Louisiana’s U.S. senators are calling for the federal government to share more revenue from offshore energy production with states.
U.S. Sens. Bill Cassidy and John Kennedy, both Republicans, and colleagues from other Gulf Coast states and Alaska on Friday introduced the Conservation of America’s Shoreline Terrain and Aquatic Life Act. It would amend the Gulf of Mexico Security Act to send more money to Gulf states and less money to the federal treasury while including more offshore leases in revenue sharing.
The measure also calls for a new revenue sharing program for future offshore production near Alaska. It reduces the proportion of revenue dedicated to the federal government’s Land and Water Conservation Fund, though it removes a $500 million cap on revenue to Gulf states and the fund, which sponsors said would lead to more money for the conservation fund.
Under GOMESA, which became law in 2006, Gulf states get 37.5 percent of the tax revenue from offshore production in federal waters. Officials in those states have long fought for a share of the money to compensate for wear-and-tear on their infrastructure and environment caused by the industry.
But states that host onshore production on federal land receive half of the revenue. The COASTAL Act proposed Friday would increase the revenue shared with GOMESA states to 50 percent.
“This bill makes it clear that Louisiana needs an equitable portion of the revenue made off our coast from offshore drilling,” Kennedy said.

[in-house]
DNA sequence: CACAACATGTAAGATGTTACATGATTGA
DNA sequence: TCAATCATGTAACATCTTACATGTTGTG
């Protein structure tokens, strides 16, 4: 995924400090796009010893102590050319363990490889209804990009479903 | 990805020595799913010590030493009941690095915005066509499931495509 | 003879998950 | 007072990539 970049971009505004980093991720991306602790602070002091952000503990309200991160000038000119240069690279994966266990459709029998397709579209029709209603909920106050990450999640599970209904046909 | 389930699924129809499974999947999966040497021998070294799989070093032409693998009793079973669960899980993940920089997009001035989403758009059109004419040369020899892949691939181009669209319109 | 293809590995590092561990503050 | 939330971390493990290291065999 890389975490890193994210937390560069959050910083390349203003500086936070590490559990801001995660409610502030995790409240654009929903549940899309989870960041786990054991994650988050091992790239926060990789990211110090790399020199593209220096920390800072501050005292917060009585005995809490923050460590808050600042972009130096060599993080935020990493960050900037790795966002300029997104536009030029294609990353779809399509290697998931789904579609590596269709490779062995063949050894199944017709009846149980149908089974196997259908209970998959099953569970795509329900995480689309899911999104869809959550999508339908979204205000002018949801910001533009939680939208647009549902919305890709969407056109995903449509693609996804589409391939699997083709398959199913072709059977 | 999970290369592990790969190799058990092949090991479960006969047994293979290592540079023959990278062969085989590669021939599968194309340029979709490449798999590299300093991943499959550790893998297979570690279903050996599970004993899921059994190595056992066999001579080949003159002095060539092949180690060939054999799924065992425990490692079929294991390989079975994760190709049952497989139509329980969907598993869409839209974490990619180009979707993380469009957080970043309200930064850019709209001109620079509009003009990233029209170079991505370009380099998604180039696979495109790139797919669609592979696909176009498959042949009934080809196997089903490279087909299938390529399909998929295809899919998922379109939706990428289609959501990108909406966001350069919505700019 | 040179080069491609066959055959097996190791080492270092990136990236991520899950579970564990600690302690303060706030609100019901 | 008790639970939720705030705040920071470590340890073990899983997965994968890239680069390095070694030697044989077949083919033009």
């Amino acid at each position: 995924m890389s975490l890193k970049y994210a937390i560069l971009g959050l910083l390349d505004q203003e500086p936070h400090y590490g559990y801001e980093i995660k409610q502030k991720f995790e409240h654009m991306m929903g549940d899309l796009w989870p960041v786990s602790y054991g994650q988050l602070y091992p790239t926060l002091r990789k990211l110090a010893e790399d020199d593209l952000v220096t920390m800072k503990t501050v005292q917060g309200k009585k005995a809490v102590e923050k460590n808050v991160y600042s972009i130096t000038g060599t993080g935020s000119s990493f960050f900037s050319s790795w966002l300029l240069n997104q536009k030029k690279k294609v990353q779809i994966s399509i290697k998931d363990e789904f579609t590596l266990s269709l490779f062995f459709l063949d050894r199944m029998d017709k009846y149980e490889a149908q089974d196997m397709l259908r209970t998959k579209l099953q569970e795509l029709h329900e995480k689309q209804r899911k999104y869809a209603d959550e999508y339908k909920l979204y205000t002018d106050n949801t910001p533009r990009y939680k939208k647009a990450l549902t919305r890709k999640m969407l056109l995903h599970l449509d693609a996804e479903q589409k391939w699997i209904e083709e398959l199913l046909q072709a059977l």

Louisiana constitutionally dedicates offshore energy production revenue to coastal restoration and protection.
“Louisiana’s coastline infrastructure is critical for America’s energy and economic security,” Cassidy said. “This legislation creates equal treatment for Louisiana’s offshore revenue sharing and secures the funds needed to strengthen our state’s coastal restoration efforts.”
The proposed legislation also protects GOMESA payments from future sequestration cuts and makes oil and gas leases from 2000-06 eligible for future GOMESA payments to Gulf Coast states. According to the U.S. Department of the Interior, in 2018 Gulf Coast states could have received an additional $247 million for environmental protection were more offshore leases GOMESA eligible, Cassidy’s office said.
In 2018, the U.S. Department of the Interior distributed more than $8.9 billion from natural resource extraction. Onshore state and local governments received more than $1.5 billion, or 17.7 percent. Gulf states shared approximately $188 million or 2.1 percent, according to Cassidy’s office.
Congressman Garret Graves, a Baton Rouge Republican, sponsored a similar proposal last year that advanced out of the Natural Resources Committee, but was not brought to a vote in the full U.S. House of Representatives.
Posted on Fri, August 9, 2019
by By David Jacobs | The Center Square